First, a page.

During her junior year, Emily was one of nine Grady students selected to cover the Paralympics in Rio de Janeiro for the Associated Press.
“I know sports writers at other schools,” Emily said. “The types of things we are doing in Grady Sports–getting to cover worldwide events–other schools are not doing this. I’m so grateful.”
While in Rio, Emily planned to write a simple article about a homeless man who became a Paralympic table tennis player. But, as the story unfolded, it became a heartwarming tale about using sports as an escape from an abusive family. The story was posted to the AP website and picked up by The New York Times.
“I got the link from The New York Times and I printed it out,” she said. “It’s still on my wall. To see my story under their italicized headline was unreal.”
After the Olympics, the wins kept coming. She wrote an article for Grady Sports about a cross country team of refugee athletes that was picked up by ESPN.com. She interned with The Seattle Times, where she wrote 51 articles covering high school, professional and other sports. And she eventually won the Associated Press Sports Editors Student Sports Journalism Contest.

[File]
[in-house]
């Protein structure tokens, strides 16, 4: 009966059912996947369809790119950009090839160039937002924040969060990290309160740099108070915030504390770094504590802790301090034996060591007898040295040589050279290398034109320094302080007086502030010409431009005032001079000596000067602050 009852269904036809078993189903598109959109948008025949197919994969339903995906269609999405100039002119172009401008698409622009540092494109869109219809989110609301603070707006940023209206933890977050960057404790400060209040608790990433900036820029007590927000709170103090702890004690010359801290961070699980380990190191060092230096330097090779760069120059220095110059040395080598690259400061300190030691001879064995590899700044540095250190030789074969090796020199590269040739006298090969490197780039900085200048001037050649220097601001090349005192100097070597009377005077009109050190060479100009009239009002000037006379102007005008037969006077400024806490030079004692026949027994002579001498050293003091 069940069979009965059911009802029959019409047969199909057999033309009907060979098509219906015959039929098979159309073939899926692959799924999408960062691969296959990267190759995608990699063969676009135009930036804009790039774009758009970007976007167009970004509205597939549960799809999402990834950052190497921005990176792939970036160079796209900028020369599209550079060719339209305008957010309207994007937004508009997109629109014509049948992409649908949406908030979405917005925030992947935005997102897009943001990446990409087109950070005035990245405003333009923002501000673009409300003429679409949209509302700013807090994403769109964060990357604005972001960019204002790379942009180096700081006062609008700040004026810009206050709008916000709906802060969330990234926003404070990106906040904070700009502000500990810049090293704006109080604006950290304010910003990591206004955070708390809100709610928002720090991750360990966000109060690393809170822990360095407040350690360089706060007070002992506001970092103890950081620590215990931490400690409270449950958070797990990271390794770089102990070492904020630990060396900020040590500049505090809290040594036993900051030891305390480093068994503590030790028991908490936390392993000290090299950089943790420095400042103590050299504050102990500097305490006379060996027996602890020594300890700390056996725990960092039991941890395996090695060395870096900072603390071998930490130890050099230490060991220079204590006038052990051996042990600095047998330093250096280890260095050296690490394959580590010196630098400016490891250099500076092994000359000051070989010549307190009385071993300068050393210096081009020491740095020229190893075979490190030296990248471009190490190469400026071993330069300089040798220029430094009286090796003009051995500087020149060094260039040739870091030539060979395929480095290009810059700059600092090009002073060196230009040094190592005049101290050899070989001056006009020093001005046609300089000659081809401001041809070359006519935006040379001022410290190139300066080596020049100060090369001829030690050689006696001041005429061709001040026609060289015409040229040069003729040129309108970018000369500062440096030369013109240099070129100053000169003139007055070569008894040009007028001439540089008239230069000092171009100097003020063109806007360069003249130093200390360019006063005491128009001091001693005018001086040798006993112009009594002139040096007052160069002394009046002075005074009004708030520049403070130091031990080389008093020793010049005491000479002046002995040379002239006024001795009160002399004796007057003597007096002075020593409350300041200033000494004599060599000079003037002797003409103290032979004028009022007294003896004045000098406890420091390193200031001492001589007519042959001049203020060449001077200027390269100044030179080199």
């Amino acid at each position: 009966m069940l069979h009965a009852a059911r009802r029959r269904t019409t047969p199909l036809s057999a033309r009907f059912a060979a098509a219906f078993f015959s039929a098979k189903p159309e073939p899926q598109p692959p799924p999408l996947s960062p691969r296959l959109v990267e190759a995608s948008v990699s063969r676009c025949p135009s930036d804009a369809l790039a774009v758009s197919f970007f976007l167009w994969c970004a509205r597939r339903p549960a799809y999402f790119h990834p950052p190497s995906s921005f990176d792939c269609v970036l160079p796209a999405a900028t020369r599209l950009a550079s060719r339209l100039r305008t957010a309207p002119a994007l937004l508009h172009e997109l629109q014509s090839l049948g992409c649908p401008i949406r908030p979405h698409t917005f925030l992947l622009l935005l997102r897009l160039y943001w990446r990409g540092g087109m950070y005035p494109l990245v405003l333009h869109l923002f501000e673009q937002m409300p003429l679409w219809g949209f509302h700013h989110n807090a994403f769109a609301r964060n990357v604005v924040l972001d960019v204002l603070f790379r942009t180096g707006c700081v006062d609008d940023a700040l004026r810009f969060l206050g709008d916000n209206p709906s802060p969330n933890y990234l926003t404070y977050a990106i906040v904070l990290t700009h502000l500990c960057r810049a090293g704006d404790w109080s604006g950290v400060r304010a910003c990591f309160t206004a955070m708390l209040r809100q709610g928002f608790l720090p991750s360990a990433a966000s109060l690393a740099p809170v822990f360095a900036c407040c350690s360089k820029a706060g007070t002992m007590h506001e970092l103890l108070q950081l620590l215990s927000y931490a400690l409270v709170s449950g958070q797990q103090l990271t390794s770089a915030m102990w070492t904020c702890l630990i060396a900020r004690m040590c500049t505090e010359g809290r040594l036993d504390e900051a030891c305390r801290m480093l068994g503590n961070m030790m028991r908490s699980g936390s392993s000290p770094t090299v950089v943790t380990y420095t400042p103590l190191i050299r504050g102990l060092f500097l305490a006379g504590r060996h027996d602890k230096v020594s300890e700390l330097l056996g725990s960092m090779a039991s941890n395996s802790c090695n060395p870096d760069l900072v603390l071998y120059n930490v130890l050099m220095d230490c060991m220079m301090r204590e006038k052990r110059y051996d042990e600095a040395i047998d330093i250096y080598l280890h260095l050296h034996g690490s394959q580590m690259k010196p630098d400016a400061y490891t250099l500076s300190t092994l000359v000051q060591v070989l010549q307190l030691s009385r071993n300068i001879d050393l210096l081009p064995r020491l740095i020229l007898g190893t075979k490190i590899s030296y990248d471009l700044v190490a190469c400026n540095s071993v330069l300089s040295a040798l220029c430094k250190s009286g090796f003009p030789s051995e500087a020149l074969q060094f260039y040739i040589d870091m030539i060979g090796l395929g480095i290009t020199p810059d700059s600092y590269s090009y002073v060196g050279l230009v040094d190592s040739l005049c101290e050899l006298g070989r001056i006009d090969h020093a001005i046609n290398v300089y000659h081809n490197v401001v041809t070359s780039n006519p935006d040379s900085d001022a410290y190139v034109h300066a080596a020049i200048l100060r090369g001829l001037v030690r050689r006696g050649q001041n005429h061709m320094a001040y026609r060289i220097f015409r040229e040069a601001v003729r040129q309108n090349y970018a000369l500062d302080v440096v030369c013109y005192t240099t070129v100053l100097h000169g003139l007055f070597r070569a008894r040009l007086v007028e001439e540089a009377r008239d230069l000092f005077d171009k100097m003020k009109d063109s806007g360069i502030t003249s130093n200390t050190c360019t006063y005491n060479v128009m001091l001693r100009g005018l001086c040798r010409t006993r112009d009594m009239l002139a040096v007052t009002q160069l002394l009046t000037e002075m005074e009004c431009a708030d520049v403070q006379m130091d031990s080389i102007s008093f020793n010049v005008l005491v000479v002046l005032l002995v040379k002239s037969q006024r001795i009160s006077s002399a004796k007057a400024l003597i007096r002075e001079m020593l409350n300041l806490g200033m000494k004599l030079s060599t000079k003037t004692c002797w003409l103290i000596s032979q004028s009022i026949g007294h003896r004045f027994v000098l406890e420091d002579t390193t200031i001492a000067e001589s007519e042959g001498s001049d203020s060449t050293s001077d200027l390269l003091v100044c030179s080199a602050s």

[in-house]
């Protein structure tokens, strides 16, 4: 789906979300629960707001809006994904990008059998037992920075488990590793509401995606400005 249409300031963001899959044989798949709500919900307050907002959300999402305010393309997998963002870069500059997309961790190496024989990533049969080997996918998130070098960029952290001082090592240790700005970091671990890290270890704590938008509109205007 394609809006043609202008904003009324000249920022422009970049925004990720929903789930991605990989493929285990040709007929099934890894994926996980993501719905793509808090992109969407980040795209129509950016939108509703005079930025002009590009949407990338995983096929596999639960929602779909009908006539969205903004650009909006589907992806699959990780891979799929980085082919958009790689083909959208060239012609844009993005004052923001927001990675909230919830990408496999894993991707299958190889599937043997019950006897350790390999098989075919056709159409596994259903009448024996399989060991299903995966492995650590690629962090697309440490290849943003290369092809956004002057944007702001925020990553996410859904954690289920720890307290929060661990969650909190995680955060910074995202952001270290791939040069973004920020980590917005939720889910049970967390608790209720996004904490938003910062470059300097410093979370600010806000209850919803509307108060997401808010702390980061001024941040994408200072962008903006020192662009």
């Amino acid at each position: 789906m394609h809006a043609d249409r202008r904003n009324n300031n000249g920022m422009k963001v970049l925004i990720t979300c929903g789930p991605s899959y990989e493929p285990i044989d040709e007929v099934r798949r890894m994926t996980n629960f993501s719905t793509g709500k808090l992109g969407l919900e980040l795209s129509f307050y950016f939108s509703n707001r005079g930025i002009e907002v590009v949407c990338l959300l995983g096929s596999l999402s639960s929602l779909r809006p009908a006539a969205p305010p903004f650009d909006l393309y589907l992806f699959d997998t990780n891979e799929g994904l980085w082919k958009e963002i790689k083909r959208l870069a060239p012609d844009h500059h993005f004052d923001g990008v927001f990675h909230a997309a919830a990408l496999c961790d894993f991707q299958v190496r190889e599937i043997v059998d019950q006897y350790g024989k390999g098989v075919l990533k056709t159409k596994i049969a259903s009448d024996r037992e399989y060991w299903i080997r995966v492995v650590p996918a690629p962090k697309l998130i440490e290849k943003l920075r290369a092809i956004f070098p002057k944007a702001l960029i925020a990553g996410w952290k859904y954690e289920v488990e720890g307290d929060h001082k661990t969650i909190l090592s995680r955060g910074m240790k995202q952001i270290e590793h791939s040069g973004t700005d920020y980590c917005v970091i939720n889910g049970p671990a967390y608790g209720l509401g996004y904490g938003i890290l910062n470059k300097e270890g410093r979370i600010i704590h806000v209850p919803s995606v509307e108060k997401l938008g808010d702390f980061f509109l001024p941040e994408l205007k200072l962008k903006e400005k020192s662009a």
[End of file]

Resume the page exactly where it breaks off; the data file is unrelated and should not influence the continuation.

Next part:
Emily, who is also a McGill Fellow, is traveling to South Korea to cover the Winter Olympics for TeamUSA.org, which involves becoming an expert in the who’s who of winter sports—a different experience than writing about the Rose Bowl or the National Championship.
“Journalism teaches you how to become an expert in anything in an hour. I use Google and I read a lot, especially Sports Illustrated and ESPN The Magazine. You have to be naturally curious. It’s also acknowledging what you don’t know and being willing to ask questions.”